|Channelized ice melting in the ocean boundary layer beneath Pine Island Glacier, Antarctica.
|Year of Publication
|Stanton, TP, Shaw, WJ, Truffer, M, Corr, HFJ, Peters, LE, Riverman, KL, Bindschadler, R, Holland, DM, Anandakrishnan, S
|Science (New York, N.Y.)
|Antarctic Regions, Freezing, Ice Cover, Oceans and Seas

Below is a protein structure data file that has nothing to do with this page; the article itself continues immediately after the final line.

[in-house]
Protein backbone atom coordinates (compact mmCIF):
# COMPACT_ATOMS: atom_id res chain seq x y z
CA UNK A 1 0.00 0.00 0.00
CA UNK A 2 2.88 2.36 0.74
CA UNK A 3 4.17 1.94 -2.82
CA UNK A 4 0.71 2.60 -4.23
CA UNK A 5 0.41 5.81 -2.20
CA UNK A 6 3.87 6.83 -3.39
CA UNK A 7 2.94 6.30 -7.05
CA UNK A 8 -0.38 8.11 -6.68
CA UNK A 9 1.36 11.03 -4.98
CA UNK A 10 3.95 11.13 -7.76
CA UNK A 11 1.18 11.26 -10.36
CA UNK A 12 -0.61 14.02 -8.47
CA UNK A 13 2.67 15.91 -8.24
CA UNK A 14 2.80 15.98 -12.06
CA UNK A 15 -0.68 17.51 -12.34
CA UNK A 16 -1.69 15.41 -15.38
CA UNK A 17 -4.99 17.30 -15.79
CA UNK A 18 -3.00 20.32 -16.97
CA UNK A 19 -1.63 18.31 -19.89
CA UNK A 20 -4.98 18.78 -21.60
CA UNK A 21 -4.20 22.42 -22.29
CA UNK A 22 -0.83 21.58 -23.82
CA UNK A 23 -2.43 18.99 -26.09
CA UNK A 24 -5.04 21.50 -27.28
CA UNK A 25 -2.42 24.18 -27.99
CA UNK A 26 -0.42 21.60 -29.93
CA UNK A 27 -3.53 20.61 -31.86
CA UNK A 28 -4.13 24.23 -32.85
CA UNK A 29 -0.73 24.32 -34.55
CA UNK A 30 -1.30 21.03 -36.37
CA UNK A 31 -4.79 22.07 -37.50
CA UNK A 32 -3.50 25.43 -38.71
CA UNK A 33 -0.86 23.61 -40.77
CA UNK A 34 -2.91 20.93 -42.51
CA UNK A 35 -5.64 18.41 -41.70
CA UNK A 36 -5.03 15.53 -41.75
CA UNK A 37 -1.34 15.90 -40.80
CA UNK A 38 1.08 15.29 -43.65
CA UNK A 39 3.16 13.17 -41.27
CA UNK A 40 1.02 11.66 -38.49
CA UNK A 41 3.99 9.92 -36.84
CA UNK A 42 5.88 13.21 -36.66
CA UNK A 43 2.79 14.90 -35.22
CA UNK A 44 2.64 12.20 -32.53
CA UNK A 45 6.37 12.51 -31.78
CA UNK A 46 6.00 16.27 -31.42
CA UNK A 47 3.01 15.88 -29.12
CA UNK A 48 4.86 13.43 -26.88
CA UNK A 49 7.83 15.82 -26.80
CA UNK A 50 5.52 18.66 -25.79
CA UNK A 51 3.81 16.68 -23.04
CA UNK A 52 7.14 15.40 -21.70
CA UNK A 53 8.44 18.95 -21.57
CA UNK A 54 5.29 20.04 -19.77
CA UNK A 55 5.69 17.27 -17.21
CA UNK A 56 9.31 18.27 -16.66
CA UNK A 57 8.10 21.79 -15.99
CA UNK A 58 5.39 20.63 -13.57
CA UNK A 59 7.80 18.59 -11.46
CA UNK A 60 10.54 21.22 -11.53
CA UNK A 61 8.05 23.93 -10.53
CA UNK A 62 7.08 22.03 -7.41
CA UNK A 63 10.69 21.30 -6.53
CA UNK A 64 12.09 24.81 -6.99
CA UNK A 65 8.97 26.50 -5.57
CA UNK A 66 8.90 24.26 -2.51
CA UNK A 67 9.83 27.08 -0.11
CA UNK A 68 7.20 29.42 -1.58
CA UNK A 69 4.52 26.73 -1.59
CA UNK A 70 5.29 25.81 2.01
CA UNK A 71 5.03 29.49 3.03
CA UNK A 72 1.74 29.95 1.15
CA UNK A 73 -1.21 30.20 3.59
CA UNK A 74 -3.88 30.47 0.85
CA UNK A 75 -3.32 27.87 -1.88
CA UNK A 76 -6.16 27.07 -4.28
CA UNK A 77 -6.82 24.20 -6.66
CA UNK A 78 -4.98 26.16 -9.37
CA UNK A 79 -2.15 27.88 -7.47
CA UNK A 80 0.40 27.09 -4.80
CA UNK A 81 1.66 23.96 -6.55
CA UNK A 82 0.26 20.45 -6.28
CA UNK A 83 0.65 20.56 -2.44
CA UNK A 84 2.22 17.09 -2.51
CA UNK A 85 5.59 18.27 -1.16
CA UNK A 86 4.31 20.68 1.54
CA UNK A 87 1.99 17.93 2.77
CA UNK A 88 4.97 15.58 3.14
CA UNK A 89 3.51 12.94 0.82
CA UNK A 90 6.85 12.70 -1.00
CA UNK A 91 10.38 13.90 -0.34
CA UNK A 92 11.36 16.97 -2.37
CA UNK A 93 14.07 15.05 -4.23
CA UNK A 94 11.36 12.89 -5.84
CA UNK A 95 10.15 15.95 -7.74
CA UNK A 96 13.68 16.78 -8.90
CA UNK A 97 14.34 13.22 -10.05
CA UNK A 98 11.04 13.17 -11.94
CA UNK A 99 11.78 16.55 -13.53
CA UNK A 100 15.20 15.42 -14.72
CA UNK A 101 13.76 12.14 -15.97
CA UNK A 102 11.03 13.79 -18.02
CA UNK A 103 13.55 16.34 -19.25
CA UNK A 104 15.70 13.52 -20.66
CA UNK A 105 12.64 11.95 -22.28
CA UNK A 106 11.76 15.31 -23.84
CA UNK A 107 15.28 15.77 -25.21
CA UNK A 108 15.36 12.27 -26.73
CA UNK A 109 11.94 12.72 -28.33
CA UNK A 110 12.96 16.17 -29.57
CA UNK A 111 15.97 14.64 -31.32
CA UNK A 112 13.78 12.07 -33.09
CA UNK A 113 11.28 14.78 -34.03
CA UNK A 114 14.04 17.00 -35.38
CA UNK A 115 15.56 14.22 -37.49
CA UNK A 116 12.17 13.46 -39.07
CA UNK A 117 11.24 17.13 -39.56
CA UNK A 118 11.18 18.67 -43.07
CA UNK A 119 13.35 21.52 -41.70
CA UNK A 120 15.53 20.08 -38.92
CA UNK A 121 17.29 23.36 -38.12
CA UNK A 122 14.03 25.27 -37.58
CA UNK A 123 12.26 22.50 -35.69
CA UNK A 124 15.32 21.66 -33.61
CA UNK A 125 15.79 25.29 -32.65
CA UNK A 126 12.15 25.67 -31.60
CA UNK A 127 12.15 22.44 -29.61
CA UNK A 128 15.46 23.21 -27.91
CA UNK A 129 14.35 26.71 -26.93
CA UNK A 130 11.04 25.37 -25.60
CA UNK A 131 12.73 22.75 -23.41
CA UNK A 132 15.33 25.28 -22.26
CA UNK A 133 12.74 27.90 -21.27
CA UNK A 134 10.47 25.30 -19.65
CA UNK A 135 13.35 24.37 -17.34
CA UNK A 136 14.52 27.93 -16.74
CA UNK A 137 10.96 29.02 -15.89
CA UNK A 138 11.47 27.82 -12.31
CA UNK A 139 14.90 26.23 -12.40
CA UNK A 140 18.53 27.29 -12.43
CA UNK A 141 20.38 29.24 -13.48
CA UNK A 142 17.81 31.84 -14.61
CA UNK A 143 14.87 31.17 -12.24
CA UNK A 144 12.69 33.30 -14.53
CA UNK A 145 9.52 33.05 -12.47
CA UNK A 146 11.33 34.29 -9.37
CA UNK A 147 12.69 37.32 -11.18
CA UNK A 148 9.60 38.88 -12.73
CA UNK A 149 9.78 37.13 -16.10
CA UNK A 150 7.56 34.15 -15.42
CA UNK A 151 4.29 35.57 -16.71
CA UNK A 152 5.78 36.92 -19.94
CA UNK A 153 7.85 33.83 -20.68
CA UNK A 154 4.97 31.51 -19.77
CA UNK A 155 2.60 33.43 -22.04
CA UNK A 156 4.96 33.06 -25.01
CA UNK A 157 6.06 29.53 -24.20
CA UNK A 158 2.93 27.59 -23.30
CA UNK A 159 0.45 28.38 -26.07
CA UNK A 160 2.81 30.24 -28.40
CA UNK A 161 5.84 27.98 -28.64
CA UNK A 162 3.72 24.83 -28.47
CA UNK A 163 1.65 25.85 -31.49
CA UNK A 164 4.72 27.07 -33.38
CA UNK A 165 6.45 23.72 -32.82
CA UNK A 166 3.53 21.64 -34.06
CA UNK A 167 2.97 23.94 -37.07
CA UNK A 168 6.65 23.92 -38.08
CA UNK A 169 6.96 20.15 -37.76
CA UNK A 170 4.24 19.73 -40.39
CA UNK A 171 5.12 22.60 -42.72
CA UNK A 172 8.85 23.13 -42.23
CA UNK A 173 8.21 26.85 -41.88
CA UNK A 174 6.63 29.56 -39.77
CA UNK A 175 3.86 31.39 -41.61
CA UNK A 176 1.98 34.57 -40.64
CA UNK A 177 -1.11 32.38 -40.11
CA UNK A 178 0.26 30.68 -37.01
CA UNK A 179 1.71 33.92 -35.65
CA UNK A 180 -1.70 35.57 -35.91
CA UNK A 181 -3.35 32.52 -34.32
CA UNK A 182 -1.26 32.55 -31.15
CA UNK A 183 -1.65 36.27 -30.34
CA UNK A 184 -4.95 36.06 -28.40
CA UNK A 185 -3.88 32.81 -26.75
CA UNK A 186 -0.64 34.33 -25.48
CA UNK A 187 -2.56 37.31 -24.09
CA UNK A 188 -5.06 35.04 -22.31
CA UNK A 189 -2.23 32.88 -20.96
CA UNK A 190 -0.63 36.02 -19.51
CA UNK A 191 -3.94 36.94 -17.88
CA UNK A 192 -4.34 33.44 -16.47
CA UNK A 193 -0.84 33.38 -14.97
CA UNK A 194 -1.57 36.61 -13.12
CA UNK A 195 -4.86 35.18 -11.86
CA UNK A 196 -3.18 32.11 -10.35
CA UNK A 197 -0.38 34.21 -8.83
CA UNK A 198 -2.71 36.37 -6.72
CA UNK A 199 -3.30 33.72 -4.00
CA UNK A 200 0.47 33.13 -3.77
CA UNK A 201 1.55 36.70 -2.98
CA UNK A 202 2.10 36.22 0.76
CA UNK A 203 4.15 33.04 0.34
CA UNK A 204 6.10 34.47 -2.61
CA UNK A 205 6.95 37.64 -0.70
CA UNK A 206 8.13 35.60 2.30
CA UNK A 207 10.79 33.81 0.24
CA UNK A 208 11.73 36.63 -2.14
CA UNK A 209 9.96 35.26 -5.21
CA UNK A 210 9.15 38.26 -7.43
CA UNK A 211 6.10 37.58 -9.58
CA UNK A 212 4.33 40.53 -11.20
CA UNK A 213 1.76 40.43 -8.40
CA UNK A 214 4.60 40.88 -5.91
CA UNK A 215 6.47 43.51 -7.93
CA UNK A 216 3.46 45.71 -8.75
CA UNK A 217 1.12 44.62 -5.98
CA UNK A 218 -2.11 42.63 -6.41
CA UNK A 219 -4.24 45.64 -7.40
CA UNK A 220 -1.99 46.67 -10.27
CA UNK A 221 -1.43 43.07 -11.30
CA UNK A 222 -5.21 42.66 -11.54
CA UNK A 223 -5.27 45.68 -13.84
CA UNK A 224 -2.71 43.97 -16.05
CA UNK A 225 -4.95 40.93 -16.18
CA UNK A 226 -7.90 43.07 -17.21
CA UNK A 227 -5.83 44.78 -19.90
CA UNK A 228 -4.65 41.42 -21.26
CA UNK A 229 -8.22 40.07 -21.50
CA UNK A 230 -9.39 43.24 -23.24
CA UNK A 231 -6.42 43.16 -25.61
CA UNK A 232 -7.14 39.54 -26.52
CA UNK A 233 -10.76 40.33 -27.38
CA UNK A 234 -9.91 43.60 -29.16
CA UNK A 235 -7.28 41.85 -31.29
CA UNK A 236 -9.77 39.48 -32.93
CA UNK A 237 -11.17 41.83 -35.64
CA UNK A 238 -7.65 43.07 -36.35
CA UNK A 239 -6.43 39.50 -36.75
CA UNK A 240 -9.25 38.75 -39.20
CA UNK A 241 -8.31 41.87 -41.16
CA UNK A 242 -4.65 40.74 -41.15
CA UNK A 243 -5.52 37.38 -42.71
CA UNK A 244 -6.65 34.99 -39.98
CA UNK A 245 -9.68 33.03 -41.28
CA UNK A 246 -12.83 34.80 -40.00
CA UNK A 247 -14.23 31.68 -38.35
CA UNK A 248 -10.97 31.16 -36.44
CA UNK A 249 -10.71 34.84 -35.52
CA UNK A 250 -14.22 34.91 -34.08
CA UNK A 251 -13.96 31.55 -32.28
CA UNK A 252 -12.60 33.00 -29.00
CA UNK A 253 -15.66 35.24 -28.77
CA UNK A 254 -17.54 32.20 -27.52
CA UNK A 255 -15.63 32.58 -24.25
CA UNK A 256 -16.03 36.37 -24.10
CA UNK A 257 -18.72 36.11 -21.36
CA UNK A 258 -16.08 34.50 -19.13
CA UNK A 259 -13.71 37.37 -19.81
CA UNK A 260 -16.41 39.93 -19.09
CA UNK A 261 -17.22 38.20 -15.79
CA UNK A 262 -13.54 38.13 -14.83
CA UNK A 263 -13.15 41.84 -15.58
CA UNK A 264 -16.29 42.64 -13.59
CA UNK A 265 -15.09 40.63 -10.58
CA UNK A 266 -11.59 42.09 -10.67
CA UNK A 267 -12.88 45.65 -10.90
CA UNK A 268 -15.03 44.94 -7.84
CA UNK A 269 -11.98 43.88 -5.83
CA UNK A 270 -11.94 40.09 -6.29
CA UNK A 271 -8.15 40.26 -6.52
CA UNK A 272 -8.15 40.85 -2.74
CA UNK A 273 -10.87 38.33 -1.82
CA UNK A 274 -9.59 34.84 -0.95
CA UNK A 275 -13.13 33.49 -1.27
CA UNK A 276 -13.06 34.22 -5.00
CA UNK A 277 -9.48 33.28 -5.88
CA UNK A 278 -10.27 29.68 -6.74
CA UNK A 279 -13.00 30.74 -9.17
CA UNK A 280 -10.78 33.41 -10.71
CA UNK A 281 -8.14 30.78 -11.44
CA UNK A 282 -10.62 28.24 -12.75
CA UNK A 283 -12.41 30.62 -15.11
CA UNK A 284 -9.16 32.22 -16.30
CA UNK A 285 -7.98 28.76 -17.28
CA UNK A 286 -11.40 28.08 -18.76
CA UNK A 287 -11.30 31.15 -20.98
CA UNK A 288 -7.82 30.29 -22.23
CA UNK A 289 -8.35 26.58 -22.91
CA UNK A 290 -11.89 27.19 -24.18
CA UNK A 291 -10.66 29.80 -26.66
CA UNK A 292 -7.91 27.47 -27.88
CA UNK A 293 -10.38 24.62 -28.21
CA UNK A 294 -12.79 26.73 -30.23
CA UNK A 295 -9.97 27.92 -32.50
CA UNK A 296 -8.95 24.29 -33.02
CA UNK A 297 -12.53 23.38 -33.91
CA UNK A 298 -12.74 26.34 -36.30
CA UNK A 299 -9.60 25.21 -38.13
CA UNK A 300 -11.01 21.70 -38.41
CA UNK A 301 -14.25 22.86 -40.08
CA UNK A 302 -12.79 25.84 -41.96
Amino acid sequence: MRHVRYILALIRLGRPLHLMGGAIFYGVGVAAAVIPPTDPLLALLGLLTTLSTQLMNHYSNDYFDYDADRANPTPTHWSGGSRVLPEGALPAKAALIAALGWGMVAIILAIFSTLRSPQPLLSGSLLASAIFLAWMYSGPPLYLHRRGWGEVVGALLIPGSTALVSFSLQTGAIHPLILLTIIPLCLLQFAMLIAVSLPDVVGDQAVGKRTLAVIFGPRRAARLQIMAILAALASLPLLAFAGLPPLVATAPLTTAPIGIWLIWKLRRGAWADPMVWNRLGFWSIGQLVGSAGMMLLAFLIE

Ice shelves play a key role in the mass balance of the Antarctic ice sheets by buttressing their seaward-flowing outlet glaciers; however, they are exposed to the underlying ocean and may weaken if ocean thermal forcing increases. An expedition to the ice shelf of the remote Pine Island Glacier, a major outlet of the West Antarctic Ice Sheet that has rapidly thinned and accelerated in recent decades, has been completed. Observations from geophysical surveys and long-term oceanographic instruments deployed down bore holes into the ocean cavity reveal a buoyancy-driven boundary layer within a basal channel that melts the channel apex by 0.06 meter per day, with near-zero melt rates along the flanks of the channel. A complex pattern of such channels is visible throughout the Pine Island Glacier shelf.